Emmett Till’s family is continuing to seek justice for his 1955 lynching — now, they’re looking to hold the woman who set off the Black Chicago teen’s murder accountable.
According to NBC News, activists and relatives want Mississippi authorities to prosecute Carolyn Bryant Donham for Till's kidnapping 67 years ago. Donham was named in a warrant for Till’s abduction but was never arrested or brought to trial because police didn’t want to “bother” her.
Although Till’s family would prefer a murder prosecution, the kidnapping warrant Donham is named on could still exist and be used to indict her in court. However, 67 years later, they face obstacles to finding the original warrant that could be in boxes of old court records, and many witnesses have died since Till's lynching.
Jaribu Hill, Till’s family attorney, said in a statement, “Because warrants do not expire, we want to see that warrant served on her [Donham].”
In 1955, then-21-year-old Donham accused the Till of grabbing her at a Mississippi store. Till’s relative witnessed their interaction and said the 14-year-old only whistled at her.
Two days later, Donham’s husband Roy Bryant and half-brother J.W. Milam showed up at Till’s great uncle’s house loaded with firearms and abducted the teen. Till’s body was soon after found mangled in a river.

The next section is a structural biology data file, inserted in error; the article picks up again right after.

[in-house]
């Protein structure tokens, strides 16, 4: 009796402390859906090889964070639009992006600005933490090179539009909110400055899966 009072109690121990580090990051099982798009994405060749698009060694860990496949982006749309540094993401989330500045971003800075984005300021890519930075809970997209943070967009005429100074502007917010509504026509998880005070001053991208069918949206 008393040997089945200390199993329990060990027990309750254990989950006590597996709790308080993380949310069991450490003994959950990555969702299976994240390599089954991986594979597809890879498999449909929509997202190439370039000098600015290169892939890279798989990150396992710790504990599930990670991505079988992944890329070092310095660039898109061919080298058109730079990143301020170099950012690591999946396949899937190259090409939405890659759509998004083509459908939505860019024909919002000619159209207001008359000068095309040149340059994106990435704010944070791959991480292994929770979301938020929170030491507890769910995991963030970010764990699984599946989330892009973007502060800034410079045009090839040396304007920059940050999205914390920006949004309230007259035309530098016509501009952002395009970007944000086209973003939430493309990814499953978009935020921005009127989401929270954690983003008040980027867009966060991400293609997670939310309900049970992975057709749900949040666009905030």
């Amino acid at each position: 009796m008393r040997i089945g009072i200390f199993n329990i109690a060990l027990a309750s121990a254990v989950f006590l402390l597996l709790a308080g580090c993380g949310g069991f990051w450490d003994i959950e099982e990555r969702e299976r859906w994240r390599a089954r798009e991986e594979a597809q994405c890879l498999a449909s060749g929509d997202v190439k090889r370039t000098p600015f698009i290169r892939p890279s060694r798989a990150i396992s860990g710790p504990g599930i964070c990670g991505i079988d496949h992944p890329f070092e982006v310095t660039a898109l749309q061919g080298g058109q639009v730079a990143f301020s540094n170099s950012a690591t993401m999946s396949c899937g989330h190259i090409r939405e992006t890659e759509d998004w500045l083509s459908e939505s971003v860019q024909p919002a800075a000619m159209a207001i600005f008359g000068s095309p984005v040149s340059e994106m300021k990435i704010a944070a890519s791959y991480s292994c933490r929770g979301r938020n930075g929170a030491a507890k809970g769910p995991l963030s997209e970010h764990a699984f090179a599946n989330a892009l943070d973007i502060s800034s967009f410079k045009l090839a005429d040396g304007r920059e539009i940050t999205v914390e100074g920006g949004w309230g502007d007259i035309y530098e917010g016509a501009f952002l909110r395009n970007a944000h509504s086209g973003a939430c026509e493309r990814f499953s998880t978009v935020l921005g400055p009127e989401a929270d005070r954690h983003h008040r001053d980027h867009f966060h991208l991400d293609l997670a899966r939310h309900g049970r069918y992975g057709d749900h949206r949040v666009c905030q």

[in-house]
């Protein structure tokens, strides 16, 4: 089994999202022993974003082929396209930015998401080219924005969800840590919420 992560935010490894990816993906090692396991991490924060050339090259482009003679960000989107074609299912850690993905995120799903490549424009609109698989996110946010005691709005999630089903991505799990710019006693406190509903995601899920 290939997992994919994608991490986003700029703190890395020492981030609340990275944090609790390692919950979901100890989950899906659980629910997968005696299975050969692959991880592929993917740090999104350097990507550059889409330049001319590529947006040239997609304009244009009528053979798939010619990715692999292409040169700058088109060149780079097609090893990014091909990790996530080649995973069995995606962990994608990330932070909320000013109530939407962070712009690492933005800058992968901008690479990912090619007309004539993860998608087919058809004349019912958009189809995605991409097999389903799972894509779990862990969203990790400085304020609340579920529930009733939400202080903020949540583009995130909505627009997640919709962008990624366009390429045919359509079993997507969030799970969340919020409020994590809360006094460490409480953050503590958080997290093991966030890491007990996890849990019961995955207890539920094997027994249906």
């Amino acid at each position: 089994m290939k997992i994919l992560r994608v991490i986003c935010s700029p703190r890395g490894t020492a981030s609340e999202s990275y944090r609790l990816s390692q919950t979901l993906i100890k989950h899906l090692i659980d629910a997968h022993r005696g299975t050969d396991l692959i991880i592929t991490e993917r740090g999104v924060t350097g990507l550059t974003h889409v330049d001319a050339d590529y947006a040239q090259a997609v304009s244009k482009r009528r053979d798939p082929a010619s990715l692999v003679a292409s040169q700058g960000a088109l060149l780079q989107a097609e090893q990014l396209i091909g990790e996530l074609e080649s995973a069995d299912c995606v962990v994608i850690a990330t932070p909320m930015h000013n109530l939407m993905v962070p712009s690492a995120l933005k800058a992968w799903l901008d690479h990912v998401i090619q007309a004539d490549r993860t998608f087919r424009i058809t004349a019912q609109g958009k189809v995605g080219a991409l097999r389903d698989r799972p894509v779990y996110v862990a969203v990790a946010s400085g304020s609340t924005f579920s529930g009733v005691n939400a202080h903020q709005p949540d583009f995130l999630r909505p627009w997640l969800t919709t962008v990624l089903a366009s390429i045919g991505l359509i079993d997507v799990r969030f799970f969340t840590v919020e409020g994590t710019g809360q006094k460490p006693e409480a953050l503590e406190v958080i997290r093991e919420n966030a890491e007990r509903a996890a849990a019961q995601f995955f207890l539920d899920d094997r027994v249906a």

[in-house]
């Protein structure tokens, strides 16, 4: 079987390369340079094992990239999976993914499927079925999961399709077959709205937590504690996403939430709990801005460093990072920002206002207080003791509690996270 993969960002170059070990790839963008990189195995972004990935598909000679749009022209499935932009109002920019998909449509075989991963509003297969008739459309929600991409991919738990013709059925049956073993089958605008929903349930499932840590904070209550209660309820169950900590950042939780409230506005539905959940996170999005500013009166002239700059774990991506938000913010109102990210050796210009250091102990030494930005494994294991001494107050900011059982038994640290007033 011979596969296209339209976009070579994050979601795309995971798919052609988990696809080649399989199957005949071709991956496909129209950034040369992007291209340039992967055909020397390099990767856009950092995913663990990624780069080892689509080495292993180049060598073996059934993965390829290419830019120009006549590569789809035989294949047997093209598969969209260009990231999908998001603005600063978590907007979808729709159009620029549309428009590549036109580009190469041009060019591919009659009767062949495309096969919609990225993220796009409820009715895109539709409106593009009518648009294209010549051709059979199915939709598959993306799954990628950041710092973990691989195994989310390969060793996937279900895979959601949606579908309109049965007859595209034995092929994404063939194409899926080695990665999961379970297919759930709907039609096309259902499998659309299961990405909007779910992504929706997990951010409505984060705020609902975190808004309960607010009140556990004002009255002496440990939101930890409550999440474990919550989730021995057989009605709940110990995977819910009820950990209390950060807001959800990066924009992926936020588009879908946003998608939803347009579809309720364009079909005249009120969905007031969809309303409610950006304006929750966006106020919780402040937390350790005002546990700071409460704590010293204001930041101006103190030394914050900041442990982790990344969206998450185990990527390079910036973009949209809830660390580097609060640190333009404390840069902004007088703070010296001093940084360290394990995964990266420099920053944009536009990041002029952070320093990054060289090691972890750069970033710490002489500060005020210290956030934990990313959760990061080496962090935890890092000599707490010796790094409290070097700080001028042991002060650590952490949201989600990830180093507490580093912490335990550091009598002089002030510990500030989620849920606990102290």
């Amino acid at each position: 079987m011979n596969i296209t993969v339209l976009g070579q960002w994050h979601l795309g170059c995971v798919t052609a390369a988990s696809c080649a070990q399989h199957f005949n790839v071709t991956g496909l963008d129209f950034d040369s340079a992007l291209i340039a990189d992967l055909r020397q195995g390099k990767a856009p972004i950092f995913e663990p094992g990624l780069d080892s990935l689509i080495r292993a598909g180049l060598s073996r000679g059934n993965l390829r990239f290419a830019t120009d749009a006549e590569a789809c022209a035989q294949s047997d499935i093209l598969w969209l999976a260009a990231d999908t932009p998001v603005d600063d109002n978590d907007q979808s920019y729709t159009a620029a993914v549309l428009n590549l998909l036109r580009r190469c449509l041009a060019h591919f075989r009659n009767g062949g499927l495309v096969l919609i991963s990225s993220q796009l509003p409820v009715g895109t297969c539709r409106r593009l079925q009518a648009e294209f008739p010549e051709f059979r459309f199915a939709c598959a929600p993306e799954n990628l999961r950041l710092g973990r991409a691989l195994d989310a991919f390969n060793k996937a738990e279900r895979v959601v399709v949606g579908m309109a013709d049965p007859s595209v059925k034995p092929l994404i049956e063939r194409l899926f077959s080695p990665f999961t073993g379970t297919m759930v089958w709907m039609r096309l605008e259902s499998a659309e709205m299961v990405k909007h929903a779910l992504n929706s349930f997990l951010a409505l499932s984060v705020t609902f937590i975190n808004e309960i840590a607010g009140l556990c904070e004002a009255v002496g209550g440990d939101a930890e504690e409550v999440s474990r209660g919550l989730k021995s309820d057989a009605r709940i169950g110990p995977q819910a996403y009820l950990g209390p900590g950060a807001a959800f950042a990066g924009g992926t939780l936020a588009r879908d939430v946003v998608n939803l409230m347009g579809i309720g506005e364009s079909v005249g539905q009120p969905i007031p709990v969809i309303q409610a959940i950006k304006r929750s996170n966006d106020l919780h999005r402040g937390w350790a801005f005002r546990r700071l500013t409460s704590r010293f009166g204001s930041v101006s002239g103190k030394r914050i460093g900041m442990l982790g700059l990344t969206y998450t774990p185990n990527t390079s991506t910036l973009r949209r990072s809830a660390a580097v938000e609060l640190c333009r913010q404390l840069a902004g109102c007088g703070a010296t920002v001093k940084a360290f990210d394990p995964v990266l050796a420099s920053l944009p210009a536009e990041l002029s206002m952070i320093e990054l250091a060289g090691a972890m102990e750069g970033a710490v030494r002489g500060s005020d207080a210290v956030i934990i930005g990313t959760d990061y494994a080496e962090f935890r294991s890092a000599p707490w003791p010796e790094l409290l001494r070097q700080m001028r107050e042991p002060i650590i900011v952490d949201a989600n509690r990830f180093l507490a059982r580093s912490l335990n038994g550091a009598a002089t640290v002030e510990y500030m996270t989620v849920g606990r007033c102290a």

The two men set off by Donham were acquitted of murder and never indicted on kidnapping charges. Donham, now in her 80s, is the only one still living who was directly involved in Till’s murder.
According to NBC News, Till’s relatives believe Donham's arrest for Till's abduction and killing is long past due.
Deborah Watts, who runs the Emmett Till Legacy Foundation, said in a statement, “Mississippi is not the Mississippi of 1955, but it seems to still carry some of that era of protecting the white woman.”
Watts and other relatives of Till's met with District Attorney Dewayne Richardson, the lead prosecutor in Leflore County, Mississippi, but left disappointed, NBC News reports.
“There doesn’t seem to be the determination or courage to do what needs to be done,” Watts said.